the use of a mouth speculum, gag or wedge to permit examination and the carrying out of procedures in the mouth without danger of being bitten.
References in periodicals archive ?
Smoking cigarettes while taking birth control pills dramatically increases risks of heart attack for women over age 35.
What happens if this compound, which is active at low levels of exposure, combines with estrogen from a birth control pill in the water?
Although there are some serious side effects that can be associated with birth control pills, doctors say that a woman's risk of dying from a normal pregnancy or from an abortion is greater than her risk of dying from taking oral contraceptives.
Commenting on the FDA warning, Wendy Fleishman, a prominent personal injury attorney with the national plaintiffs' law firm Lieff Cabraser Heimann & Bernstein, LLP, stated, "Too many active and healthy women have suddenly died from, or suffered severe, life-threatening blood clots allegedly caused by taking Drospirenone-containing birth control pills, like YAZ.
Blood clots are a well-known side effect of birth control pills, but they have been especially prevalent in women who take Yasmin or Yaz.
Low-dose birth control pills (those with 20 mcg of estrogen) are a good option for the years just prior to menopause--called the menopause transition or "perimenopause"--as long as you do not smoke, according to the American Academy of Family Physicians (AAFP).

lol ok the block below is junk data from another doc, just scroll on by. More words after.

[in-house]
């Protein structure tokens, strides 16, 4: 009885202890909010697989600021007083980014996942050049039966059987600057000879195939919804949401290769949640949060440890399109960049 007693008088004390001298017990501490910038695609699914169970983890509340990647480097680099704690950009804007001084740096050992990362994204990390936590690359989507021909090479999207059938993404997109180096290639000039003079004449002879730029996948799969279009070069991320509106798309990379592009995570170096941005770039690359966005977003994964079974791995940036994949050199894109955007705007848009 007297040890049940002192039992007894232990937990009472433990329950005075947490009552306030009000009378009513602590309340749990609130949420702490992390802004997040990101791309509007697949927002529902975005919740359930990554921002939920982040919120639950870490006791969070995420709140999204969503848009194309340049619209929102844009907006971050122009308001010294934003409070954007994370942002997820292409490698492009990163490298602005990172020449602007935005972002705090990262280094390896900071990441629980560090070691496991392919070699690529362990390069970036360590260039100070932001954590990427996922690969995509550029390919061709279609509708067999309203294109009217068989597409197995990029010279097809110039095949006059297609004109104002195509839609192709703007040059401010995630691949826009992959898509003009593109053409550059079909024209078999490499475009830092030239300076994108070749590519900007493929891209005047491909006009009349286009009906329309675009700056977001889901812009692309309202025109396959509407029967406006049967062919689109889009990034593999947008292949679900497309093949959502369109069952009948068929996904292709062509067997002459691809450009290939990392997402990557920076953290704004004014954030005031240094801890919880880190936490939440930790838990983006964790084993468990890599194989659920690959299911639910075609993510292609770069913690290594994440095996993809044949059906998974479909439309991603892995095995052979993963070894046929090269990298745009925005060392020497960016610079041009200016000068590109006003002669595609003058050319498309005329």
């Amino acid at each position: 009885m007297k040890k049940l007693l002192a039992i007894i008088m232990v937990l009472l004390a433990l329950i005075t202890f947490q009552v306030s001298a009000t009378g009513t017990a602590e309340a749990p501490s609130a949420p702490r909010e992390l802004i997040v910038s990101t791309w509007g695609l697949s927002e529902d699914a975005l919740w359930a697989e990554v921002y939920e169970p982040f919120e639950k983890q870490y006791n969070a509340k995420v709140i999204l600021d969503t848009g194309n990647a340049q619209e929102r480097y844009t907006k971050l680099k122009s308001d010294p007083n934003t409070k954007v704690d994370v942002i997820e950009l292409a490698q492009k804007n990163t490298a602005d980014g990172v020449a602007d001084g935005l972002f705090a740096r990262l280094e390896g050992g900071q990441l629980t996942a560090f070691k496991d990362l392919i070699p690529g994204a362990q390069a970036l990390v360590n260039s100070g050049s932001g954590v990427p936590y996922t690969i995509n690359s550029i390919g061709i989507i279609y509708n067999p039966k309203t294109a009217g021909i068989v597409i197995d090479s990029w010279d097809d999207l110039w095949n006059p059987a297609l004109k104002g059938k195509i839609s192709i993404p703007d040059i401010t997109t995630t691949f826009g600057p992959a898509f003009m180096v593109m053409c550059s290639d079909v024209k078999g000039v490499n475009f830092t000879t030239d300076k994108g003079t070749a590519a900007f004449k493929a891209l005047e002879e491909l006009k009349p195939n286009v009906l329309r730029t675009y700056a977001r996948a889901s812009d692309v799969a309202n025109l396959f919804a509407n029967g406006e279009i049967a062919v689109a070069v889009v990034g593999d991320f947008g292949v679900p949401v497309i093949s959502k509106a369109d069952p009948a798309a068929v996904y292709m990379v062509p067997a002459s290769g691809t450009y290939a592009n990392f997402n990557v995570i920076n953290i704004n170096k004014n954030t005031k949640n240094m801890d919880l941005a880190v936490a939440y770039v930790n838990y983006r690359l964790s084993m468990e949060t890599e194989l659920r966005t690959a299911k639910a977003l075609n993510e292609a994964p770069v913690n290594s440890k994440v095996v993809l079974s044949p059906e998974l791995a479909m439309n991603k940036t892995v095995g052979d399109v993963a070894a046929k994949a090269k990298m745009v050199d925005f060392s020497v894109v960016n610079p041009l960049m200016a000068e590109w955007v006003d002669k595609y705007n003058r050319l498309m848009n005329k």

Over the long term, however, IUDs are cost-effective; when you break the cost down over a five-year period, IUDs cost about 11 dollars a month, the same as birth control pills.
Some women find their migraines improve once they start on birth control pills, especially if those migraines precede their menses.
Sweden's Medical Products Agency (MPA) asked Larsson to review potential environmental risks of synthetic estrogens in birth control pills, contraceptive rings, and patches.
PILL PANACHE: Nicole Miller, the designer famous for conversation print ties, has put her signature artwork on yet another vehicle: birth control pills.
What can cause birth control pills to be ineffective and lead to pregnancy?
I am training to run my first marathon and am now running 35 to 40 miles a week I am going to stop taking birth control pills in a few months in order to try to get pregnant.